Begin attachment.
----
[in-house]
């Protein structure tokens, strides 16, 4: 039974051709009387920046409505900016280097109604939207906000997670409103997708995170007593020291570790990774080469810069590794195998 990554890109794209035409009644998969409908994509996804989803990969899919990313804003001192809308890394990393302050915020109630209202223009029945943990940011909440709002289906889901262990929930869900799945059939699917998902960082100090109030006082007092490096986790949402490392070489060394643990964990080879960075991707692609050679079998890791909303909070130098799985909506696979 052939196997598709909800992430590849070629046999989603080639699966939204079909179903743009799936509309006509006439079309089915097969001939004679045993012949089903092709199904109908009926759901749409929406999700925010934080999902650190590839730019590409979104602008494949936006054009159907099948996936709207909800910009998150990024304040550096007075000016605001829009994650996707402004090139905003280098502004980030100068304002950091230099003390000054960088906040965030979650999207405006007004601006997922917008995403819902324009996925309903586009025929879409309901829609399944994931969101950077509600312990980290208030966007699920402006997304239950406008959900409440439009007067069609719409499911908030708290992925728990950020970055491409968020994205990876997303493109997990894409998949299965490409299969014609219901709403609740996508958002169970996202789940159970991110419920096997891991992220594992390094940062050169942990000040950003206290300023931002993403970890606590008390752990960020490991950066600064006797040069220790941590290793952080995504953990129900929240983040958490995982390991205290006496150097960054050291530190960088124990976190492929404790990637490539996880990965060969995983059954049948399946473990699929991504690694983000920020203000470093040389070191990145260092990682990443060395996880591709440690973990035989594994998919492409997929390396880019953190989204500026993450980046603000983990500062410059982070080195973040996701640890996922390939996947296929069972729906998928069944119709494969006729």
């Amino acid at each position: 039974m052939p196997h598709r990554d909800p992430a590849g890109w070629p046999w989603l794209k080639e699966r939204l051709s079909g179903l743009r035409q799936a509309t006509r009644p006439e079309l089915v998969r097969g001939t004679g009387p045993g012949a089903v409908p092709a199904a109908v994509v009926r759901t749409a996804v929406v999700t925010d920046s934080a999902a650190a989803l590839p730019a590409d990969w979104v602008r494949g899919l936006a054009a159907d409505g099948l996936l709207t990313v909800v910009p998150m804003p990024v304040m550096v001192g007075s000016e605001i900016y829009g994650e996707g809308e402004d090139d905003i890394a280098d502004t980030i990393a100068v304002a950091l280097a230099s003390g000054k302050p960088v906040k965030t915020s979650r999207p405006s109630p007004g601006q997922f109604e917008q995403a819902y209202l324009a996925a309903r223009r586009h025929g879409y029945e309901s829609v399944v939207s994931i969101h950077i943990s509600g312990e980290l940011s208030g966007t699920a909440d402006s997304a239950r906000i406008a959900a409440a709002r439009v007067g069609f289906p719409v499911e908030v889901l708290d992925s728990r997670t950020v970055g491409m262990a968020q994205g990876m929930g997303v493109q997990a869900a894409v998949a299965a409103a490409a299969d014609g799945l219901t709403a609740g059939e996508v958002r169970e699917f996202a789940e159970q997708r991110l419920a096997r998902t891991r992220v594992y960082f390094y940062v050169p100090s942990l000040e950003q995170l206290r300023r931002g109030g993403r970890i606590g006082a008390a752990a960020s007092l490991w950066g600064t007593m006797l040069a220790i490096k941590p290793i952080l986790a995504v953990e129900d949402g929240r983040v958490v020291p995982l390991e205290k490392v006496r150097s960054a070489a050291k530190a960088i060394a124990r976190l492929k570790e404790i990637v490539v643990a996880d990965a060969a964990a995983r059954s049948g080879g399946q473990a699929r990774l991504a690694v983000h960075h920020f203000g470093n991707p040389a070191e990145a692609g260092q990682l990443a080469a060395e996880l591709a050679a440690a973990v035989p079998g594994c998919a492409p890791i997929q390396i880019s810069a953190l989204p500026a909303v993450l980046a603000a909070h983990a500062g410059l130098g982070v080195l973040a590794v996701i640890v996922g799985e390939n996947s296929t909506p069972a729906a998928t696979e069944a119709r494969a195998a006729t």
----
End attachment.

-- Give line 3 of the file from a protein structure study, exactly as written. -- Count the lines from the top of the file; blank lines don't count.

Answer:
């Amino acid at each position: 039974m052939p196997h598709r990554d909800p992430a590849g890109w070629p046999w989603l794209k080639e699966r939204l051709s079909g179903l743009r035409q799936a509309t006509r009644p006439e079309l089915v998969r097969g001939t004679g009387p045993g012949a089903v409908p092709a199904a109908v994509v009926r759901t749409a996804v929406v999700t925010d920046s934080a999902a650190a989803l590839p730019a590409d990969w979104v602008r494949g899919l936006a054009a159907d409505g099948l996936l709207t990313v909800v910009p998150m804003p990024v304040m550096v001192g007075s000016e605001i900016y829009g994650e996707g809308e402004d090139d905003i890394a280098d502004t980030i990393a100068v304002a950091l280097a230099s003390g000054k302050p960088v906040k965030t915020s979650r999207p405006s109630p007004g601006q997922f109604e917008q995403a819902y209202l324009a996925a309903r223009r586009h025929g879409y029945e309901s829609v399944v939207s994931i969101h950077i943990s509600g312990e980290l940011s208030g966007t699920a909440d402006s997304a239950r906000i406008a959900a409440a709002r439009v007067g069609f289906p719409v499911e908030v889901l708290d992925s728990r997670t950020v970055g491409m262990a968020q994205g990876m929930g997303v493109q997990a869900a894409v998949a299965a409103a490409a299969d014609g799945l219901t709403a609740g059939e996508v958002r169970e699917f996202a789940e159970q997708r991110l419920a096997r998902t891991r992220v594992y960082f390094y940062v050169p100090s942990l000040e950003q995170l206290r300023r931002g109030g993403r970890i606590g006082a008390a752990a960020s007092l490991w950066g600064t007593m006797l040069a220790i490096k941590p290793i952080l986790a995504v953990e129900d949402g929240r983040v958490v020291p995982l390991e205290k490392v006496r150097s960054a070489a050291k530190a960088i060394a124990r976190l492929k570790e404790i990637v490539v643990a996880d990965a060969a964990a995983r059954s049948g080879g399946q473990a699929r990774l991504a690694v983000h960075h920020f203000g470093n991707p040389a070191e990145a692609g260092q990682l990443a080469a060395e996880l591709a050679a440690a973990v035989p079998g594994c998919a492409p890791i997929q390396i880019s810069a953190l989204p500026a909303v993450l980046a603000a909070h983990a500062g410059l130098g982070v080195l973040a590794v996701i640890v996922g799985e390939n996947s296929t909506p069972a729906a998928t696979e069944a119709r494969a195998a006729t």